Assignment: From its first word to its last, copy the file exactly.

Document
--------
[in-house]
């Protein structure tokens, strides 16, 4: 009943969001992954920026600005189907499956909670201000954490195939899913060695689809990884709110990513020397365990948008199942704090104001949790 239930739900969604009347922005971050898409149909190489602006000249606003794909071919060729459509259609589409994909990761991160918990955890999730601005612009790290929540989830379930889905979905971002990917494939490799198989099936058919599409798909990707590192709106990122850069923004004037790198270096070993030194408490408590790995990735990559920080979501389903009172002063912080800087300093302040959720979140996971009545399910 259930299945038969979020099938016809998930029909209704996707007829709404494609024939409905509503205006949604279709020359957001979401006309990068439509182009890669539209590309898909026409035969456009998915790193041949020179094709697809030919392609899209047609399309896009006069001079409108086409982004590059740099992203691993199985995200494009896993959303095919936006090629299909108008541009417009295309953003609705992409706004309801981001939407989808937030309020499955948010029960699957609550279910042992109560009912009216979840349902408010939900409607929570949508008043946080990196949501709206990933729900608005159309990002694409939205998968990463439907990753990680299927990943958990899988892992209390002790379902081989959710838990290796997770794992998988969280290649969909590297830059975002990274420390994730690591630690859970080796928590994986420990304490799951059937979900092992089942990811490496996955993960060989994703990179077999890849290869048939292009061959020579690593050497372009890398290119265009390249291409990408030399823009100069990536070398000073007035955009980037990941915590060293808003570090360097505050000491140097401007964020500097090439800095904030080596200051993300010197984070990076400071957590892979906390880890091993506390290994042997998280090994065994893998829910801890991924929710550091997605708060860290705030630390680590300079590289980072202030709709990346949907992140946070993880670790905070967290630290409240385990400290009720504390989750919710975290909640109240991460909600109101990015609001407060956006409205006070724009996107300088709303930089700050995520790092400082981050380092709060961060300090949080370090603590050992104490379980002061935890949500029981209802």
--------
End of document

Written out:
[in-house]
């Protein structure tokens, strides 16, 4: 009943969001992954920026600005189907499956909670201000954490195939899913060695689809990884709110990513020397365990948008199942704090104001949790 239930739900969604009347922005971050898409149909190489602006000249606003794909071919060729459509259609589409994909990761991160918990955890999730601005612009790290929540989830379930889905979905971002990917494939490799198989099936058919599409798909990707590192709106990122850069923004004037790198270096070993030194408490408590790995990735990559920080979501389903009172002063912080800087300093302040959720979140996971009545399910 259930299945038969979020099938016809998930029909209704996707007829709404494609024939409905509503205006949604279709020359957001979401006309990068439509182009890669539209590309898909026409035969456009998915790193041949020179094709697809030919392609899209047609399309896009006069001079409108086409982004590059740099992203691993199985995200494009896993959303095919936006090629299909108008541009417009295309953003609705992409706004309801981001939407989808937030309020499955948010029960699957609550279910042992109560009912009216979840349902408010939900409607929570949508008043946080990196949501709206990933729900608005159309990002694409939205998968990463439907990753990680299927990943958990899988892992209390002790379902081989959710838990290796997770794992998988969280290649969909590297830059975002990274420390994730690591630690859970080796928590994986420990304490799951059937979900092992089942990811490496996955993960060989994703990179077999890849290869048939292009061959020579690593050497372009890398290119265009390249291409990408030399823009100069990536070398000073007035955009980037990941915590060293808003570090360097505050000491140097401007964020500097090439800095904030080596200051993300010197984070990076400071957590892979906390880890091993506390290994042997998280090994065994893998829910801890991924929710550091997605708060860290705030630390680590300079590289980072202030709709990346949907992140946070993880670790905070967290630290409240385990400290009720504390989750919710975290909640109240991460909600109101990015609001407060956006409205006070724009996107300088709303930089700050995520790092400082981050380092709060961060300090949080370090603590050992104490379980002061935890949500029981209802």